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Sensory changes in school students with an ABI fact sheet

Sensory changes in school students with an acquired brain injury

Changes in vision

Following a brain injury, a number of disturbances of vision can occur. The type of visual disturbance will depend on the location and extent of the brain injury and any complications that may occur. The visual deficit may be temporary or permanent and eye specialists will determine if any treatment is necessary.

Visual Field Loss

Children who have gaps in visual fields, or “blind spots” are often not aware that they have a visual problem. The most common pattern is called hemianopia, where part of the visual field is lost in each eye:

Vision field loss diagram

For example, in a right hemianopia, the blindness affects the right side of both visual fields. This is represented in the above diagram, where the darkened area indicates the area of visual field that is unable to be seen. By turning their eyes or head, the child would be able to see the “hidden area”. A visual field loss is likely to persist over time.

What you might see

What this could mean

Strategies to assist the student

Student closing one eye They could have double vision.
  • This may resolve over time or the student may need eye drops or glasses to correct this.
Misreading one side of the page/blackboard They are missing part of the written work resulting in decreased comprehension.
  • Use verbal prompting or finger pointing from one edge of a page to the other to encourage scanning from left to right so that the whole page is seen.
  • Place coloured markers on the blackboard/worksheets to guide where to start and finish looking.
  • Seat the child to ensure maximum visual input. For example, the child with a right hemianopia should be seated on the right side of the room.
Trouble looking from desk to the board Eye gaze difficulties resulting from changes in the eye muscles.
  • Provide a slope board for the desk so the student doesn’t have to move their eyes as much when looking from board to desk.
  • Provide written handouts so don’t have to read from the board.
Trouble finding items in the classroom Not scanning appropriately to find objects around them.
  • Have clear locations where items belong
    Prompt child to move their head to “search” for the item.
Bumping into objects when negotiating the environment or have difficulty getting through crowds and doors They may have difficulty moving from place to place in the school, lack the confidence to do things independently.
  • Encourage the student to move their head to scan the environment.
  • Choose times for the student to move around the school environment when there are not as many children to navigate around.
Not being aware of people or objects approaching from the affected side They may become easily startled and not be aware of balls approaching them in the playground or during sport.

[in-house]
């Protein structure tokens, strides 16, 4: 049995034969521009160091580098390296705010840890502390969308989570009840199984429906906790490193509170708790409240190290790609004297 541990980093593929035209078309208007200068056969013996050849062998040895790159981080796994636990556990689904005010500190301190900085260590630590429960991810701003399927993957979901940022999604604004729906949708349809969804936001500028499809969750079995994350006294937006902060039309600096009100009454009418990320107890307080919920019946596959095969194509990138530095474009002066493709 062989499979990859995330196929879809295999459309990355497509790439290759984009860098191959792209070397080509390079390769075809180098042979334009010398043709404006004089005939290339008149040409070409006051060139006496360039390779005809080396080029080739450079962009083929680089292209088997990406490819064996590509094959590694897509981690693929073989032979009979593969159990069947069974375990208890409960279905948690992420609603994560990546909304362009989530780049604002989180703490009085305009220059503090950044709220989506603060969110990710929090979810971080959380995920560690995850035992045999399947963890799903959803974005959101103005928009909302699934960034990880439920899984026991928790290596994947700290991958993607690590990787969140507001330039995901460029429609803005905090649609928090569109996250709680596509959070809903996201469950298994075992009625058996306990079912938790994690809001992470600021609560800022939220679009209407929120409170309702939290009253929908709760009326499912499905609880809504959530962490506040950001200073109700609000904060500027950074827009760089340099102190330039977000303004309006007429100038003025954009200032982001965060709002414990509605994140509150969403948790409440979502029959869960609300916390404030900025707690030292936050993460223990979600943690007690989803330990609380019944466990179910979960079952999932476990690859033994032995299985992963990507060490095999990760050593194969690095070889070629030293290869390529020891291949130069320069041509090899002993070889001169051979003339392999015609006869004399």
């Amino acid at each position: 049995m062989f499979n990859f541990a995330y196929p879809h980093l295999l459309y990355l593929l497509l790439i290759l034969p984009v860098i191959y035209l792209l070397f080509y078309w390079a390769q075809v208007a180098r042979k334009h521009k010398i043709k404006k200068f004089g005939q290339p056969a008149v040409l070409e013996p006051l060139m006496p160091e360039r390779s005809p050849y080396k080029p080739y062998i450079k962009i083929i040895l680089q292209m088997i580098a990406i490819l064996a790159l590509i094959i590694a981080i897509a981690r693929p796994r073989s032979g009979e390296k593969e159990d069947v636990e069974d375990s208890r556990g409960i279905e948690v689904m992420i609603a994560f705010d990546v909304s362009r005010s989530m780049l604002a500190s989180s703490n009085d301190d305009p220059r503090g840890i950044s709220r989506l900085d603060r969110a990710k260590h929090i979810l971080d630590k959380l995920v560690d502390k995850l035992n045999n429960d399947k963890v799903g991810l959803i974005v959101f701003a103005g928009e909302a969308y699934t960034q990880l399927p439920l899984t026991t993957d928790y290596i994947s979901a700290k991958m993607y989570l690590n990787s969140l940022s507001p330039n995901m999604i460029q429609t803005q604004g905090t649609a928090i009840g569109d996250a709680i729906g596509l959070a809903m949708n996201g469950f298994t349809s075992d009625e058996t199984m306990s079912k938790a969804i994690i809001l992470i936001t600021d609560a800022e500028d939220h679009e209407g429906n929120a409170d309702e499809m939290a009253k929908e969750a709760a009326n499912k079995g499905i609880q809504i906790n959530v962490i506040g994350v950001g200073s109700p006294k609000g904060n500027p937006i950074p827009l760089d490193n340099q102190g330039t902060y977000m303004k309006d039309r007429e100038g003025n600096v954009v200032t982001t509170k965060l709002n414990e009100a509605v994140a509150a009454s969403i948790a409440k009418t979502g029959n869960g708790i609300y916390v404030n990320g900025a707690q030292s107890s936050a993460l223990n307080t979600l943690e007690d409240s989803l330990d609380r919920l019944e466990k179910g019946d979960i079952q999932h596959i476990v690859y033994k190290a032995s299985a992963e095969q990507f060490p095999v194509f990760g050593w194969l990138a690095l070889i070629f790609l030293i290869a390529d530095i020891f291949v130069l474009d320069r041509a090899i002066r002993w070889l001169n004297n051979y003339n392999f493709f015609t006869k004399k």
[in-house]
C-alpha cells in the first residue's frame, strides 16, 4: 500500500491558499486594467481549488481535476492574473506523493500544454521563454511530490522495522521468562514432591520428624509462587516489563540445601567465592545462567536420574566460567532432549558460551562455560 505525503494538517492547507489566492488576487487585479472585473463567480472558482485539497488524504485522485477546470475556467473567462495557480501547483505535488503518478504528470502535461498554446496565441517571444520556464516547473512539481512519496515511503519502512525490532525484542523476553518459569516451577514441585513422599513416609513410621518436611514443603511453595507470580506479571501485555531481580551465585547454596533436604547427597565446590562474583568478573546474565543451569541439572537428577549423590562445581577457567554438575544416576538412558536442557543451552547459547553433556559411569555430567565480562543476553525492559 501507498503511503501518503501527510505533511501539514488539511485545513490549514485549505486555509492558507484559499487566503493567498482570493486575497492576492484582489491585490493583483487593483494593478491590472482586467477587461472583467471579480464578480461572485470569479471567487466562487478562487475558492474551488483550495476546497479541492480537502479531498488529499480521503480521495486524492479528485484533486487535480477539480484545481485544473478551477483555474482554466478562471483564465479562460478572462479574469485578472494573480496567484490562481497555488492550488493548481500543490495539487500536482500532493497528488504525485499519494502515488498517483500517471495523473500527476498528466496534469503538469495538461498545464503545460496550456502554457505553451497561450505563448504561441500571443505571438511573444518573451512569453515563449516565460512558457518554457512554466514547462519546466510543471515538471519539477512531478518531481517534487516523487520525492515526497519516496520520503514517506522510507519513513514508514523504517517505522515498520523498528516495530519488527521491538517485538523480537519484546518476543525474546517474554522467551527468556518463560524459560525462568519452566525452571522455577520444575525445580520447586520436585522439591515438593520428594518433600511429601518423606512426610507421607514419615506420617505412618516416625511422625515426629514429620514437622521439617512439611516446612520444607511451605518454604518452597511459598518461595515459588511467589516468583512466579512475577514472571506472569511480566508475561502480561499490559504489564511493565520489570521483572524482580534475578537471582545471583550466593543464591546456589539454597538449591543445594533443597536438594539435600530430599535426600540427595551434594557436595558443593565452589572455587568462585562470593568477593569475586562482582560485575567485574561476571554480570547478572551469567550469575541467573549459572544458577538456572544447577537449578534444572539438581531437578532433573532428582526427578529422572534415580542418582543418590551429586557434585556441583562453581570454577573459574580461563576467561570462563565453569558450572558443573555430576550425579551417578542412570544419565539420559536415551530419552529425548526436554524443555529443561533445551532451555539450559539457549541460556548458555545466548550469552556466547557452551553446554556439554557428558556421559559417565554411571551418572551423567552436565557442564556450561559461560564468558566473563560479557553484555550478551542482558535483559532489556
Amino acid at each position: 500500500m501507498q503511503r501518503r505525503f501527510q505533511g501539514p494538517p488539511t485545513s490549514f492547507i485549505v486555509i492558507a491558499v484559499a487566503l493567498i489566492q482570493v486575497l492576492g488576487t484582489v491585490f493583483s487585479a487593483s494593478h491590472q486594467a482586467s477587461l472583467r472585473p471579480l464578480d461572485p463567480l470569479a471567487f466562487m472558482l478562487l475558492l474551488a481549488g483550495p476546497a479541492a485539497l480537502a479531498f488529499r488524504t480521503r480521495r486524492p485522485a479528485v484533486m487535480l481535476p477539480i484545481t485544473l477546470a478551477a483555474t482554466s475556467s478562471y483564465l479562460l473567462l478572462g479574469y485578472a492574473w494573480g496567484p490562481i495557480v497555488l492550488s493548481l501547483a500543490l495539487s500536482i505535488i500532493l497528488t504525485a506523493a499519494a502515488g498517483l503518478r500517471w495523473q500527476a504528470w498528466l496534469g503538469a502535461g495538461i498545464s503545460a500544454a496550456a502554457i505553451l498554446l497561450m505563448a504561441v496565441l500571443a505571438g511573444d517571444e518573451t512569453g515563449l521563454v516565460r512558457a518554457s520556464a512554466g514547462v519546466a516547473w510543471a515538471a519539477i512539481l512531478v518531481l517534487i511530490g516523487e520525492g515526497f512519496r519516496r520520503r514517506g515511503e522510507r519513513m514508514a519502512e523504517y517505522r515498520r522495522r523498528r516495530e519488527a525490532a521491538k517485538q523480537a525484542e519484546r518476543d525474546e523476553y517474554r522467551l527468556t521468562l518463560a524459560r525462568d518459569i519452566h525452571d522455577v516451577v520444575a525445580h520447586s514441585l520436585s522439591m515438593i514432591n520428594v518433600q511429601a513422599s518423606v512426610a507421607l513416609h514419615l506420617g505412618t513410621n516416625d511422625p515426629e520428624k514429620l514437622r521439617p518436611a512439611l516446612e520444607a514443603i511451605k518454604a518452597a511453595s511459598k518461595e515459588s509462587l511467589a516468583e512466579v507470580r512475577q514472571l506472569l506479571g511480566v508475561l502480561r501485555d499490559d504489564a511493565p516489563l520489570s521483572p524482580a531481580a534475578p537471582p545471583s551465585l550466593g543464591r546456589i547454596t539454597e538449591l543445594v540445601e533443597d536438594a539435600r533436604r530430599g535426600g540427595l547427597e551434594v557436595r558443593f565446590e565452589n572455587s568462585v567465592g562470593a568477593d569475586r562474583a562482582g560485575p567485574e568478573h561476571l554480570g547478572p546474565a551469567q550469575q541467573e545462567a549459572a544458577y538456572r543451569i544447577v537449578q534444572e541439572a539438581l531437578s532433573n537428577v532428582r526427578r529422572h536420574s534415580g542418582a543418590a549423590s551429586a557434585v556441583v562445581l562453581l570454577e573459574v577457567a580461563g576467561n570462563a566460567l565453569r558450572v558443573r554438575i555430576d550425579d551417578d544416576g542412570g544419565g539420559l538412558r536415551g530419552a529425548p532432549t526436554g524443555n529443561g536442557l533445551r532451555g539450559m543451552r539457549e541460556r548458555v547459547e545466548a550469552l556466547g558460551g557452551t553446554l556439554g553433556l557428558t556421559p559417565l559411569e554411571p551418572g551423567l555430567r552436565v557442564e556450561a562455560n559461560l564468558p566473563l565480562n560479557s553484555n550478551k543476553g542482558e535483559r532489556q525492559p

• Approach the child where possible on the non-impaired side OR provide a verbal cue that you are approaching the child.
  • Position them in the sport field with their visual field used to the best advantage.
  • Buddy them with someone who can be their “spotter” who can provide warning or approaching objects

Changes in hearing

Hearing loss can sometimes occur with brain injury. This can be the result of damage to the tiny bones in the middle ear or a fracture of the inner ear or cochlea. Even if the hearing in the ear itself is not damaged, a person with brain injury can have a loss in hearing that is caused by the way sound is understood in the brain.

What you might see

What this could mean

Strategies to assist the student

Student turning their head to one side to hear Hearing loss on one side.
  • Position them in the classroom so that their hearing ear is closes to the teaching.
  • Be mindful of noise occurring in the background and the impact that this may have on the students ability to listen and understand the teaching.
Student not following instructions They have not heard the instructions.
  • Ensure you have the student’s attention before giving instructions.
  • Ask them to repeat instructions.
  • Provide written instructions.

Changes to touch and temperature

Students with brain injury may also experience changes to their touch and temperature system.

What you might see

What this could mean

Strategies to assist the student

Ignoring one side of their body They have a “hemiplegia” where they have decreased sensation and movement on one side of their body.
  • Refer to information provided on managing a hemiplegia.
Student exploring their environment through touch They have decreased feeling therefore increased need to explore and learn through touching items more.
  • Provide fiddle toys.
Increased burns or accidents Students not aware of sense of pain.
  • Increased supervision during at risk activities e.g. cooking.

Contact us

Queensland Paediatric Rehabilitation Service
Queensland Children’s Hospital
Level 6, 501 Stanley Street, South Brisbane 4101
t: 07 3068 2950
t: 07 3068 1111 (general enquiries)
f: 07 3068 3909

In an emergency, always call 000.

If it’s not an emergency but you have any concerns, contact 13 Health (13 43 2584). Qualified staff will give you advice on who to talk to and how quickly you should do it. You can phone 24 hours a day, seven days a week.

Developed by the Queensland Paediatric Rehabilitation Service, Children’s Health Queensland. Updated: October 2017. All information contained in this sheet has been supplied by qualified professionals as a guideline for care only. Seek medical advice, as appropriate, for concerns regarding your child’s health.